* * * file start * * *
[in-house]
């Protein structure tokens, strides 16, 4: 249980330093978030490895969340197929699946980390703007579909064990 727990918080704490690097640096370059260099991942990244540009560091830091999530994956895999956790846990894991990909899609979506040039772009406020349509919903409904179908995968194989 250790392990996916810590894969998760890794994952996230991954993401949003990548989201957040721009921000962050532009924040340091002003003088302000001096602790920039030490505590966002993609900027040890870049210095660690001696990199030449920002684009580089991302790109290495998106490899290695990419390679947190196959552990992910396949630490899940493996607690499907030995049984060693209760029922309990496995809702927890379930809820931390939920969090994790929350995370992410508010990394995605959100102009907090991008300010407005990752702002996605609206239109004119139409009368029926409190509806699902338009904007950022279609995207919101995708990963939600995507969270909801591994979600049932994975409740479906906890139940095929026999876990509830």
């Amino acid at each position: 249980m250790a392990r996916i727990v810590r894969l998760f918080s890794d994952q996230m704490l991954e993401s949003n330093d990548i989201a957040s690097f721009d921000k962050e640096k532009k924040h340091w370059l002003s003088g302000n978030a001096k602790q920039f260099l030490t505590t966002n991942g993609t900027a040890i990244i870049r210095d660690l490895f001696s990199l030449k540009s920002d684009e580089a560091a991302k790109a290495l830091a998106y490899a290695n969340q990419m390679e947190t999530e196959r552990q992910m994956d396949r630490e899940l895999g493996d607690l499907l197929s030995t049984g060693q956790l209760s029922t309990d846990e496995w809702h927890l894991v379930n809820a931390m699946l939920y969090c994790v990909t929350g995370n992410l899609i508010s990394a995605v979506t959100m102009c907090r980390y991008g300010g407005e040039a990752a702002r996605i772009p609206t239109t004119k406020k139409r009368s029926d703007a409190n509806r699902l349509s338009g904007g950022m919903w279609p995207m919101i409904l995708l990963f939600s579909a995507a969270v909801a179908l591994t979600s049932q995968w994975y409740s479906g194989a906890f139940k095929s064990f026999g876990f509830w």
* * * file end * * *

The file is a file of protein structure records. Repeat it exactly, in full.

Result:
[in-house]
């Protein structure tokens, strides 16, 4: 249980330093978030490895969340197929699946980390703007579909064990 727990918080704490690097640096370059260099991942990244540009560091830091999530994956895999956790846990894991990909899609979506040039772009406020349509919903409904179908995968194989 250790392990996916810590894969998760890794994952996230991954993401949003990548989201957040721009921000962050532009924040340091002003003088302000001096602790920039030490505590966002993609900027040890870049210095660690001696990199030449920002684009580089991302790109290495998106490899290695990419390679947190196959552990992910396949630490899940493996607690499907030995049984060693209760029922309990496995809702927890379930809820931390939920969090994790929350995370992410508010990394995605959100102009907090991008300010407005990752702002996605609206239109004119139409009368029926409190509806699902338009904007950022279609995207919101995708990963939600995507969270909801591994979600049932994975409740479906906890139940095929026999876990509830």
């Amino acid at each position: 249980m250790a392990r996916i727990v810590r894969l998760f918080s890794d994952q996230m704490l991954e993401s949003n330093d990548i989201a957040s690097f721009d921000k962050e640096k532009k924040h340091w370059l002003s003088g302000n978030a001096k602790q920039f260099l030490t505590t966002n991942g993609t900027a040890i990244i870049r210095d660690l490895f001696s990199l030449k540009s920002d684009e580089a560091a991302k790109a290495l830091a998106y490899a290695n969340q990419m390679e947190t999530e196959r552990q992910m994956d396949r630490e899940l895999g493996d607690l499907l197929s030995t049984g060693q956790l209760s029922t309990d846990e496995w809702h927890l894991v379930n809820a931390m699946l939920y969090c994790v990909t929350g995370n992410l899609i508010s990394a995605v979506t959100m102009c907090r980390y991008g300010g407005e040039a990752a702002r996605i772009p609206t239109t004119k406020k139409r009368s029926d703007a409190n509806r699902l349509s338009g904007g950022m919903w279609p995207m919101i409904l995708l990963f939600s579909a995507a969270v909801a179908l591994t979600s049932q995968w994975y409740s479906g194989a906890f139940k095929s064990f026999g876990f509830w």